- Since winds/seas are usually much different in the Gulf Stream, a position of the west wall has been included in the east central Florida Coastal Waters Forecast for about a year and a half. There are fluctuations in the position of the Gulf Stream, but generally the western edge follows the 100 fathom line. Intrusions of warm water onto the Continental Shelf are generally short in duration but important to boaters as the gradients in water temperature that result are known to attract fish. The position estimates sometimes reflect these warm water intrusions onto the Continental Shelf but generally the policy we follow is to try and stay close to the "average" 100 fathom position. Another graphical depiction of the Gulf Stream is available here, courtesy of the Navy.
- Buoys report the Significant Wave Height, which is the "average of the highest one third waves." This was found to be the average wave height reported by experienced observers of the sea state. Since the word "average" is in the definition, boaters need to know that there will be higher waves present. For more information about what wave theory has to say about the wave spectrum, click here. For those interested in how the NDBC buoys actually determine the wave spectrum, check out this link.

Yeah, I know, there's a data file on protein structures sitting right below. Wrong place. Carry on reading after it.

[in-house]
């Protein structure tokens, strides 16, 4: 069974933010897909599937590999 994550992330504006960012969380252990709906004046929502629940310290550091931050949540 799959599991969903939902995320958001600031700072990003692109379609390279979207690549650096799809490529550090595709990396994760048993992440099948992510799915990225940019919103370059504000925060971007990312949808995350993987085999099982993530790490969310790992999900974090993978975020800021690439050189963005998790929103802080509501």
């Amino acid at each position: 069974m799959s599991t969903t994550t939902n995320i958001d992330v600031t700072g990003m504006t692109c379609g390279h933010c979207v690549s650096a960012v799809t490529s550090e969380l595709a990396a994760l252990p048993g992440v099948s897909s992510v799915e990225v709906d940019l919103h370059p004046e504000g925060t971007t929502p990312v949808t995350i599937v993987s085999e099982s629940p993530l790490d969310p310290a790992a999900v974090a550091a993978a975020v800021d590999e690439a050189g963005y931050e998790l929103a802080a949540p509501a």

- There is a wealth of marine weather information available at the Marine and Coastal Weather Services Branch of the National Weather Service. One section pertains to Voluntary Marine Observation Programs. This program gives boaters a chance to provide input directly to forecasters! We would love to receive your marine observations. Give us a call at 800-683-4468 extension 241. In the future we will look at ways to receive these observations over marine radio frequencies.
- If you have and questions/comments/criticisms/requests, email Randy.Lascody@noaa.gov.